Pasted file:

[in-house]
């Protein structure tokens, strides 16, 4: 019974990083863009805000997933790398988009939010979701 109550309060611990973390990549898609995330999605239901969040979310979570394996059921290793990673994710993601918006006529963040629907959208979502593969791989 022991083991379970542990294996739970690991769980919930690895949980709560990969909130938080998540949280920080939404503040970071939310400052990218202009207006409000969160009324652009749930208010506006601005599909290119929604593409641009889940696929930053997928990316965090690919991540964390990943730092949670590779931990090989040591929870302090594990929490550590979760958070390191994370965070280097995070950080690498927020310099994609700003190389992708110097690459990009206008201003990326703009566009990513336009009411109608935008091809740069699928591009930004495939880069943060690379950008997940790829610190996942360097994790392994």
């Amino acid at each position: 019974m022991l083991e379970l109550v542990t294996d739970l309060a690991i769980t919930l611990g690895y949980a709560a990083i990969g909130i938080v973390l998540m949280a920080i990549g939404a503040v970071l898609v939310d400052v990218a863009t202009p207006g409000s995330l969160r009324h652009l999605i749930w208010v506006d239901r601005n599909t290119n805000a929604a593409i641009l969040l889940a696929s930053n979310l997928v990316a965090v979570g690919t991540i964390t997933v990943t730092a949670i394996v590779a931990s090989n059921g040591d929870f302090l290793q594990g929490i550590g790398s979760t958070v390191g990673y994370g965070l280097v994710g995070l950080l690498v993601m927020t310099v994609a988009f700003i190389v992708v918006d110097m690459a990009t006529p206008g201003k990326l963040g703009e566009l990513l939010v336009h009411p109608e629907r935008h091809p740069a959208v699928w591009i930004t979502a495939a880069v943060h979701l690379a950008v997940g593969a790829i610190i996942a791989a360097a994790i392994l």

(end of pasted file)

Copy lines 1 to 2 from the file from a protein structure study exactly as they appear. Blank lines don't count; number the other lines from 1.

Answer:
[in-house]
């Protein structure tokens, strides 16, 4: 019974990083863009805000997933790398988009939010979701 109550309060611990973390990549898609995330999605239901969040979310979570394996059921290793990673994710993601918006006529963040629907959208979502593969791989 022991083991379970542990294996739970690991769980919930690895949980709560990969909130938080998540949280920080939404503040970071939310400052990218202009207006409000969160009324652009749930208010506006601005599909290119929604593409641009889940696929930053997928990316965090690919991540964390990943730092949670590779931990090989040591929870302090594990929490550590979760958070390191994370965070280097995070950080690498927020310099994609700003190389992708110097690459990009206008201003990326703009566009990513336009009411109608935008091809740069699928591009930004495939880069943060690379950008997940790829610190996942360097994790392994």